In an effort to bring more exposure to the projects, achievements and passions of our staff, the editorial team decided to start a new story format: to write a short series of articles focused on a profession, a department or even a location so that our readers can develop a more in depth understanding of certain concepts.
This article is the first in a series on Compassionate School Services (CSS).
Compassionate School Services at a glance
Still largely unknown to the general public, Compassionate School Services (CSS) acts as a facilitator in the social, emotional and academic success of students and promotes the well-being of teachers.
More specifically, their approach focuses on “raising awareness of the impacts of trauma on learning and supporting the development of relationships between the schools and communities in ways that promote resilience, well-being and the success of students and staff.”
Alyssa Turpin Samson, Compassionate School Services Coordinator since 2021, discusses with passion this unique approach: “We are committed to meeting real needs, […] to provide ongoing training rooted in Inuit tradition.” From the outset, she also highlights the importance of collaborating with various school actors and customizing the services offered:
“You have to understand that we don’t want to add more work to the daily lives of our school administrators and teachers. We don’t want to give them more work or impose a certain way of doing things”, explains Alyssa Turpin-Samson on the phone.
We offer services, resources, to help with projects and to support our teachers who want to integrate new practices or certain intervention methods.
The CSS team offers a variety of tools: regulation zones, Transformation Life Skills (TLS), sensory adaptation to the class environment, positive behaviour support and restorative practices, to name a few.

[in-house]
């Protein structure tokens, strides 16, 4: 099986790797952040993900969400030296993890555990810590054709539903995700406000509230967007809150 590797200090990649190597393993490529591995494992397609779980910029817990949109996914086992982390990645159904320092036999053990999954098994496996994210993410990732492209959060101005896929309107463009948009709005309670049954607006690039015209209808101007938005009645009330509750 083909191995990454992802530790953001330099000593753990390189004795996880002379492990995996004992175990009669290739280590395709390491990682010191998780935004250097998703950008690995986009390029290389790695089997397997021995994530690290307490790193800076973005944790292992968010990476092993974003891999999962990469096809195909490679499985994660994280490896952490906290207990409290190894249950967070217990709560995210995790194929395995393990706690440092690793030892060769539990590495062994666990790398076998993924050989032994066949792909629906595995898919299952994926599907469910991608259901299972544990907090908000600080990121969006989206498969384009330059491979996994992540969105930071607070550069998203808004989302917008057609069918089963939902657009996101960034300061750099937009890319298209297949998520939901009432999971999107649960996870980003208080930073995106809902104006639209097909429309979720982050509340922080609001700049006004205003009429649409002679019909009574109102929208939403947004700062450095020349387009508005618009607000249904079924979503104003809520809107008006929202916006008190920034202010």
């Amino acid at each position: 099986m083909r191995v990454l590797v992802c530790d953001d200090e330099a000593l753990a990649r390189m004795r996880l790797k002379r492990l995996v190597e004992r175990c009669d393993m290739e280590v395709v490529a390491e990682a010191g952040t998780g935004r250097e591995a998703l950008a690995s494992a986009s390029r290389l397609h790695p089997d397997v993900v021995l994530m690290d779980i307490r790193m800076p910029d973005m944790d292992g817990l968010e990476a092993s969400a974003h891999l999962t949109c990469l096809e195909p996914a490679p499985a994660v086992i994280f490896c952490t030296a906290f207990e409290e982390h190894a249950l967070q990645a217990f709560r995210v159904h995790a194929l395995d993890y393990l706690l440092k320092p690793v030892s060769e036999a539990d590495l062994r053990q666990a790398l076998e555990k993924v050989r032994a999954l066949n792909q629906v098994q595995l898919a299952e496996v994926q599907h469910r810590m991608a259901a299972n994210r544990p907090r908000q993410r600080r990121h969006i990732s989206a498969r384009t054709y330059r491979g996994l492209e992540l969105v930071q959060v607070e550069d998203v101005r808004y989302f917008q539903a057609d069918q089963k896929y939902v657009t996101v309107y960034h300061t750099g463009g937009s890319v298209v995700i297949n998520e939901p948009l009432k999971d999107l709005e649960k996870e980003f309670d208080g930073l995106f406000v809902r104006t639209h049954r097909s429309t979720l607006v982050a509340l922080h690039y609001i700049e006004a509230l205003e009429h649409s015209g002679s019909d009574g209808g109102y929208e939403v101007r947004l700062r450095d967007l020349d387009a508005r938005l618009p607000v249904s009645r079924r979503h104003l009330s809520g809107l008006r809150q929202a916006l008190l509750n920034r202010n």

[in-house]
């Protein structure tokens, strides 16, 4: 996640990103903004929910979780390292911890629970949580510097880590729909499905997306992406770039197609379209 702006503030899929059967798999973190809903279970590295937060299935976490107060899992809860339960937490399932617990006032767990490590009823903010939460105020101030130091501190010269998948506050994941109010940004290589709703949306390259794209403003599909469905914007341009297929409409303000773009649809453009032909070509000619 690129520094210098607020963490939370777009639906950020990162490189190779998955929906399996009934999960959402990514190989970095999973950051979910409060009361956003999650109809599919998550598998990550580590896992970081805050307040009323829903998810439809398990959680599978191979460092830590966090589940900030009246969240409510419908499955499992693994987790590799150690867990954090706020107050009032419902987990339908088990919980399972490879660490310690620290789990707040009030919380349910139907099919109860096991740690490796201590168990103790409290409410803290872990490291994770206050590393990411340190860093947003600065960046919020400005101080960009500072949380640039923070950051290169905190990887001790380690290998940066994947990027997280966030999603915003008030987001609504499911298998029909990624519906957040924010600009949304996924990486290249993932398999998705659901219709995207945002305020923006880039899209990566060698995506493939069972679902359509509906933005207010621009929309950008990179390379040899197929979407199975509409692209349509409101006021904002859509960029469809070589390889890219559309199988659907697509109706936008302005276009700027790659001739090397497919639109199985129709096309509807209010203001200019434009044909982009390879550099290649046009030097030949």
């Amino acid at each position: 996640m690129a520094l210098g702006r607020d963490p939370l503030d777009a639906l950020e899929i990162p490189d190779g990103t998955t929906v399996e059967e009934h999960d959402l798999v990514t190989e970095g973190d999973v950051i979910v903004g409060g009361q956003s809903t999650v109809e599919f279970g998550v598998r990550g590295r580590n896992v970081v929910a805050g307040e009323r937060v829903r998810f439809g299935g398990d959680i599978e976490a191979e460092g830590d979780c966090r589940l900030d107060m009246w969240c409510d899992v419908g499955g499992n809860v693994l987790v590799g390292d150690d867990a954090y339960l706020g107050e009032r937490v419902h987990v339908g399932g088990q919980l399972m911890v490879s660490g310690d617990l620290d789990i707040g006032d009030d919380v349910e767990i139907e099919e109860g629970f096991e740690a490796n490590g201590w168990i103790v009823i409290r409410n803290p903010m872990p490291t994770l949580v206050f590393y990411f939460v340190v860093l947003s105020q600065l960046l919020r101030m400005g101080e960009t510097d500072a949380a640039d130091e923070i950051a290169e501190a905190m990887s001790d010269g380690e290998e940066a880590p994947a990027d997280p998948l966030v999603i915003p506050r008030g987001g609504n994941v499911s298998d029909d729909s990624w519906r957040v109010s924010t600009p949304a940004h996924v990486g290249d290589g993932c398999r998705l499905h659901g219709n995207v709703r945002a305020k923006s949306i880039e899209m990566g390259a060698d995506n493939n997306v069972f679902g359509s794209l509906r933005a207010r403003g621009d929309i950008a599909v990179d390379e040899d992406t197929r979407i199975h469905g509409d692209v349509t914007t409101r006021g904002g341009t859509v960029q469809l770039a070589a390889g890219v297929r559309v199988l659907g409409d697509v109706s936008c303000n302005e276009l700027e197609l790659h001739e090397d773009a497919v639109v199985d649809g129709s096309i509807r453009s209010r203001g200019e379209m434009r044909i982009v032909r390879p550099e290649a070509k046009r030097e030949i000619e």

Putting the compassionate approach into practice
Although temporarily unable to travel to communities – due to COVID-19 – to give face-to-face training and support, the CSS team has adapted to maintain its service offering and respond to new challenges.
“Challenges? That’s just what we are working on. […] To make it useful for teachers [and] useful in context, […] we are adapting our approach to each school and each community,” explains Cheryl Saumure, educational consultant for CSS, with a smile.
In addition, working with the needs of the community – and in collaboration with CSS resource teachers, nurture class teachers and sometimes student support professionals (SSPs) – ensures a positive, safe, consistent, predictable and culturally relevant framework.
We come in and offer different lenses on what is trauma, what the approaches are, and different tools for incorporating changes in the classroom.
Many schools are already wearing these lenses and are developing various projects aimed at student success. In fact, we will soon be showcasing these various initiatives. Follow your community’s school Facebook page and keep an eye on our website for upcoming publications!
In the meantime, you can also visit the Compassionate School Services section on our website for more information: https://www.kativik.qc.ca/en/compassionate-approach/